There are a significant number of papers and book chapters on TRT and the scientific basis of this method [8-10]. Nonetheless, there are still points in need of more extensive explanation. For example, a concise but sufficiently detailed description regarding sound use is needed when presenting TRT to professionals in the field of audiology. Additionally, descriptions of direct interactions with patients and explanations provided to patients to achieve the proper stage for habituation to occur are also needed.

Frequent concerns of tinnitus patients include: 'Is tinnitus a symptom of life threatening disease?', 'Will I go deaf?', 'I am afraid that tinnitus will get Worse', 'No one can understand my tinnitus',and, 'They think I have some mental problems', 'I have problems with concentration', 'I cannot sleep',' I am afraid of losing my job', 'I cannot understand people', 'I cannot participate in many activities', 'I am losing joy and my sense of life', and 'I feel depressed'. The above concerns are indeed common.

Obviously these concerns put tinnitus in the category of important factors which induce negative reactions of the limbic and autonomic nervous systems, starting the vicious circle and preventing spontaneous habituation to occur. After a physician excludes medically or surgically treatable problems and assures the patient there is no basis for future tinnitus-related health concerns, other issues can be discussed.

Tinnitus is a common problem in the USA. Some 50 million people in the USA have tinnitus. Fortunately, less than 25% of those who experience tinnitus suffer from it. It is difficult to determine why some people suffer with tinnitus, while others do not. It may be related to physiological changes (e.g., hormonal changes), a predisposing problem (e.g., pre-existing depression), accidental events in life (e.g., retirement), ototoxic drug exposure, psychological profile or predisposition, limbic system or autonomic system irregularities, or many other etiologies.

Since none of the proposed theories of the mechanisms of tinnitus signal generation have been proven, when discussing tinnitus with patients we choose the Discordant Damage (Dysfunction) Theory (details described in [1,11]) presenting tinnitus as a result of compensation by the auditory system of otherwise irrelevant discordant dysfunction/damage within the auditory pathways.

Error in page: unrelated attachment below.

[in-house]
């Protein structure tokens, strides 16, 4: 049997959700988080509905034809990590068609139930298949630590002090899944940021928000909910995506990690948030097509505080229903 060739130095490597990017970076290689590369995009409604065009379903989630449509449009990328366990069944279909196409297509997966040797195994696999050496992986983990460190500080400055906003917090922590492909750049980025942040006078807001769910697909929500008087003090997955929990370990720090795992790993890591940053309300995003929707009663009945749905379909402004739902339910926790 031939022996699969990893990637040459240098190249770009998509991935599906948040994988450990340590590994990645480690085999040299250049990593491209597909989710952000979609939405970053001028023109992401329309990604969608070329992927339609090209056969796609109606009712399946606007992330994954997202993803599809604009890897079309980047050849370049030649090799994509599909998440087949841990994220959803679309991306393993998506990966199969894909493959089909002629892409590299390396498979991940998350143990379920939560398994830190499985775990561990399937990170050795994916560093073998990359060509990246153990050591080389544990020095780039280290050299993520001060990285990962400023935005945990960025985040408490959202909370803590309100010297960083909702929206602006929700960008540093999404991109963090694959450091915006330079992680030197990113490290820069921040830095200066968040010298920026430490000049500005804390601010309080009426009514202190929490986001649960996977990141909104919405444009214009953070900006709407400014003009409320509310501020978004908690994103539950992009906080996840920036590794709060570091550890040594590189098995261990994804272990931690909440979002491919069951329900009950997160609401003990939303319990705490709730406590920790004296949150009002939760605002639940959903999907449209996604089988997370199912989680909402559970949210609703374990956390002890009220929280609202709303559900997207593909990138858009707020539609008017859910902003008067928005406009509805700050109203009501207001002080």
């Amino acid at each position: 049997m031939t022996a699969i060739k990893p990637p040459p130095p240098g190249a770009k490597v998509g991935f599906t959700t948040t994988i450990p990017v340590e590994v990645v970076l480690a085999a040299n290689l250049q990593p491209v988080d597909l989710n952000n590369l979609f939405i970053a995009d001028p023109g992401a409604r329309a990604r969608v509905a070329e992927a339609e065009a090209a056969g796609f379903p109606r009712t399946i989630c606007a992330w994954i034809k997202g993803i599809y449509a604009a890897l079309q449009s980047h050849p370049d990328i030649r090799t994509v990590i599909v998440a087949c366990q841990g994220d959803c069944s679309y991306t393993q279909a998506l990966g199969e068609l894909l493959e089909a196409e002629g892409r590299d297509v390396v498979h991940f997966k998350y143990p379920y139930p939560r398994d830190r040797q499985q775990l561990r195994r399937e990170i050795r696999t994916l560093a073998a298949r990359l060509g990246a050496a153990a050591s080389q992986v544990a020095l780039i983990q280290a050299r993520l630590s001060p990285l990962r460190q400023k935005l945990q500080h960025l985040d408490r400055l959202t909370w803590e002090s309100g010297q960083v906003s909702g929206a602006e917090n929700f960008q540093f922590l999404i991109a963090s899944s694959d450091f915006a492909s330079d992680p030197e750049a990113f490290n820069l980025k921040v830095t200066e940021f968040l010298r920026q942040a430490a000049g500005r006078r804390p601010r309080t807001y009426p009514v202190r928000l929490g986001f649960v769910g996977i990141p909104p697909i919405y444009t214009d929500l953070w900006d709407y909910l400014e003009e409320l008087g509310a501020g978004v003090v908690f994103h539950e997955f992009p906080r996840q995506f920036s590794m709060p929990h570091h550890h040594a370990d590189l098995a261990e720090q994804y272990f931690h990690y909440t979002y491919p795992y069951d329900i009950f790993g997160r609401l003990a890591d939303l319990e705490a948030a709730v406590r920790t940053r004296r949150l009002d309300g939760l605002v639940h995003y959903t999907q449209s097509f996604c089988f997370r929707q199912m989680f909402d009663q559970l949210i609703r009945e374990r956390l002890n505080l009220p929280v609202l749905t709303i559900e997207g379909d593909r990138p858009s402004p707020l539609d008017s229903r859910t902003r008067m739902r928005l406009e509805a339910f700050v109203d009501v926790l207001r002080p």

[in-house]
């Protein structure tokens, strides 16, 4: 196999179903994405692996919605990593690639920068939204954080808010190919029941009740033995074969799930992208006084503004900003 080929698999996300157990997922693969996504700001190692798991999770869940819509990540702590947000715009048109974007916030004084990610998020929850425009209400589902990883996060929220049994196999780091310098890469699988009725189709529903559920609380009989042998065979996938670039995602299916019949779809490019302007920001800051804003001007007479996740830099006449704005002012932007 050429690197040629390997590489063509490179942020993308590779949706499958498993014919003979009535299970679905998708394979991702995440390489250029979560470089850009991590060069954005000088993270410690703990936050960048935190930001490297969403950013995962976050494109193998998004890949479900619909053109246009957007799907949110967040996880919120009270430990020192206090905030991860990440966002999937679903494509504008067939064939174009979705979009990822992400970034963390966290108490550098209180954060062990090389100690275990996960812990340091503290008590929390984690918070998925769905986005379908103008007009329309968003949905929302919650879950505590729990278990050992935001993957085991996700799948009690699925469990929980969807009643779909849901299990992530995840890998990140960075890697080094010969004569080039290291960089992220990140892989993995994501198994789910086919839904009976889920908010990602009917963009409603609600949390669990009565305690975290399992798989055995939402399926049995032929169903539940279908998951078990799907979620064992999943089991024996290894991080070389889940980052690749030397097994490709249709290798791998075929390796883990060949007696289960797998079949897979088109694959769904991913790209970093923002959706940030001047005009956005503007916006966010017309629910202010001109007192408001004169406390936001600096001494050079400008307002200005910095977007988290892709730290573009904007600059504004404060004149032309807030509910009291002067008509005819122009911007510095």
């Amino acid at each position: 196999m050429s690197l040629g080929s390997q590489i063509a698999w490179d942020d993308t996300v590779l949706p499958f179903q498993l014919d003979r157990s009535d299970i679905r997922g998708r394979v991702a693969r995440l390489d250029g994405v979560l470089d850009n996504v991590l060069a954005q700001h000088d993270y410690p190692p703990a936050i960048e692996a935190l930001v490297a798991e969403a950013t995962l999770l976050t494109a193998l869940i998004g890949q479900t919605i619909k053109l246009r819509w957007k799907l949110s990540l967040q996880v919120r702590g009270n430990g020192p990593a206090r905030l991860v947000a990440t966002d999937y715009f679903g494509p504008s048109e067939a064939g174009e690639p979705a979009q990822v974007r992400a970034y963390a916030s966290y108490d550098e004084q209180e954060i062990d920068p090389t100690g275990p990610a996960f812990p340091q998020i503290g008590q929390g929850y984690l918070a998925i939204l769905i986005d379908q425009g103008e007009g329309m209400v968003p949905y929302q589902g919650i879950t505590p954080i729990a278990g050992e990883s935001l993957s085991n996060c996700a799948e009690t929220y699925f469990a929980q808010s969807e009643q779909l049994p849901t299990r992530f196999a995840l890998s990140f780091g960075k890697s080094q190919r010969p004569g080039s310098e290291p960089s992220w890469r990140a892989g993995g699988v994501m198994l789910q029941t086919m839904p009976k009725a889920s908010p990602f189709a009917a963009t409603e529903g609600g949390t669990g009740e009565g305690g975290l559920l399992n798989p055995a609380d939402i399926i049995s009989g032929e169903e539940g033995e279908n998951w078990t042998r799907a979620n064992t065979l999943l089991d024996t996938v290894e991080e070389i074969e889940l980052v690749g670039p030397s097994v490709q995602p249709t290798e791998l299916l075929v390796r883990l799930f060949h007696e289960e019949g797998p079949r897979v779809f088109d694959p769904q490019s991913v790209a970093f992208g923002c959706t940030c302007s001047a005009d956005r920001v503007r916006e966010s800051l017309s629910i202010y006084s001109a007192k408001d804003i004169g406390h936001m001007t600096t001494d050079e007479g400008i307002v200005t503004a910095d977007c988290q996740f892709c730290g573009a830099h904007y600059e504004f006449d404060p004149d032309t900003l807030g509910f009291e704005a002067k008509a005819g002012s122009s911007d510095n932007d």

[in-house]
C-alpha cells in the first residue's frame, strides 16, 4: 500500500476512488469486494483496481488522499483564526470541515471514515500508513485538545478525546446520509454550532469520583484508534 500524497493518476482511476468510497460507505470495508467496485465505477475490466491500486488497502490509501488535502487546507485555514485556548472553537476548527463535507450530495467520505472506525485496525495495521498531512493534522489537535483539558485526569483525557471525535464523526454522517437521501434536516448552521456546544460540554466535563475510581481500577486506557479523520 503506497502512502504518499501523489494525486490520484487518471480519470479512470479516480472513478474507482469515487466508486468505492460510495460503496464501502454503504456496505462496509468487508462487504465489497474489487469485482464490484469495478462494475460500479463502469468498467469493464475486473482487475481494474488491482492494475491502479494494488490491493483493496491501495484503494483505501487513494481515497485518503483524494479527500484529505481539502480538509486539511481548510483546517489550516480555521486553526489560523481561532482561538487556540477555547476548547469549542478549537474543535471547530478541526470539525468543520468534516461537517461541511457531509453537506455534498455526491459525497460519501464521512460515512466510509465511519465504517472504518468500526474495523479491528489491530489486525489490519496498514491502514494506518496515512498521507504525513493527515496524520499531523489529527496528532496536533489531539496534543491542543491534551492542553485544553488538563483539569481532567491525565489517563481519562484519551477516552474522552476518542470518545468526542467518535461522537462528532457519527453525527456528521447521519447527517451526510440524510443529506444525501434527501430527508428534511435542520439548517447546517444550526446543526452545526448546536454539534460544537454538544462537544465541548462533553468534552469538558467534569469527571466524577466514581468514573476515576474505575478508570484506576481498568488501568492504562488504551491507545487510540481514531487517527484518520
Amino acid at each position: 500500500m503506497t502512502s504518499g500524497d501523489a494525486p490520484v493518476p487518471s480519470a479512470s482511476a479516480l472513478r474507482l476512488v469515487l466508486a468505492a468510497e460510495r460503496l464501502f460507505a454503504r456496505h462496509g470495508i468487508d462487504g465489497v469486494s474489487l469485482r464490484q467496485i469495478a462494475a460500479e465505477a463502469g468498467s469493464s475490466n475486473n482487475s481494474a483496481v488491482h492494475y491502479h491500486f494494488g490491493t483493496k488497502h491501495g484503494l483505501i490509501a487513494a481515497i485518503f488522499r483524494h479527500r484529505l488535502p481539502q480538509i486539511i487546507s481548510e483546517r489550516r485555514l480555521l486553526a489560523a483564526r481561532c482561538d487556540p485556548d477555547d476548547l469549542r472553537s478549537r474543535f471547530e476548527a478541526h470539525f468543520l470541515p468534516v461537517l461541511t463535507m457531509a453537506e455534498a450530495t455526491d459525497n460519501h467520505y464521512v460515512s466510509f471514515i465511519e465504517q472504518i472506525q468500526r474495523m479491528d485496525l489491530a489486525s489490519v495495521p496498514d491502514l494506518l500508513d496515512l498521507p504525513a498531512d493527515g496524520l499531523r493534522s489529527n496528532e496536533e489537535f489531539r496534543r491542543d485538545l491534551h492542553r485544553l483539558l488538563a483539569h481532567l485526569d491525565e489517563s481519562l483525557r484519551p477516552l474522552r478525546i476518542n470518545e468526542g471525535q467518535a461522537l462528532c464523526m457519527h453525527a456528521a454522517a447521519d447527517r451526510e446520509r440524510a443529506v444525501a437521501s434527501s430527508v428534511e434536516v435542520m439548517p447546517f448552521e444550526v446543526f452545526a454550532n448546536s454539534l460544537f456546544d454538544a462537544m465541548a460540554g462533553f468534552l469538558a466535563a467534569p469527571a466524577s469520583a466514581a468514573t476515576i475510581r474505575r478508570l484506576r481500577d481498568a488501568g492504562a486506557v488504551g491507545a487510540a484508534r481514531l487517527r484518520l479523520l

Discussion of the audiologic results and appropriate counseling of the patient is very valuable. In most cases, it is surprising to the patient that there is no correlation between severity of tinnitus and perceived loudness, pitch or 'maskability' of tinnitus. Additionally, there is no difference in psychoacoustical characterization of tinnitus between those who suffer from tinnitus, as compared to those who just experience it.

The problem seems to arise when activation of the limbic and autonomic nervous systems occurs, due to the creation of a conditioned reflex arc, yielding an immediate autonomic reaction, further enhanced by feedback loop, which creates the vicious circle scenario.

At the behavioral level, the activation of the limbic and autonomic nervous systems is manifested by tinnitus evoking annoyance and strong emotions which further enhance annoyance and negative emotions. These reactions serve as a negative reinforcement preventing spontaneous, natural habituation from occurring. This is why it is so important to provide patients with sufficient information about mechanisms of tinnitus and hyperacusis and to answer in a coherent and clear manner all questions while addressing the patients' concerns.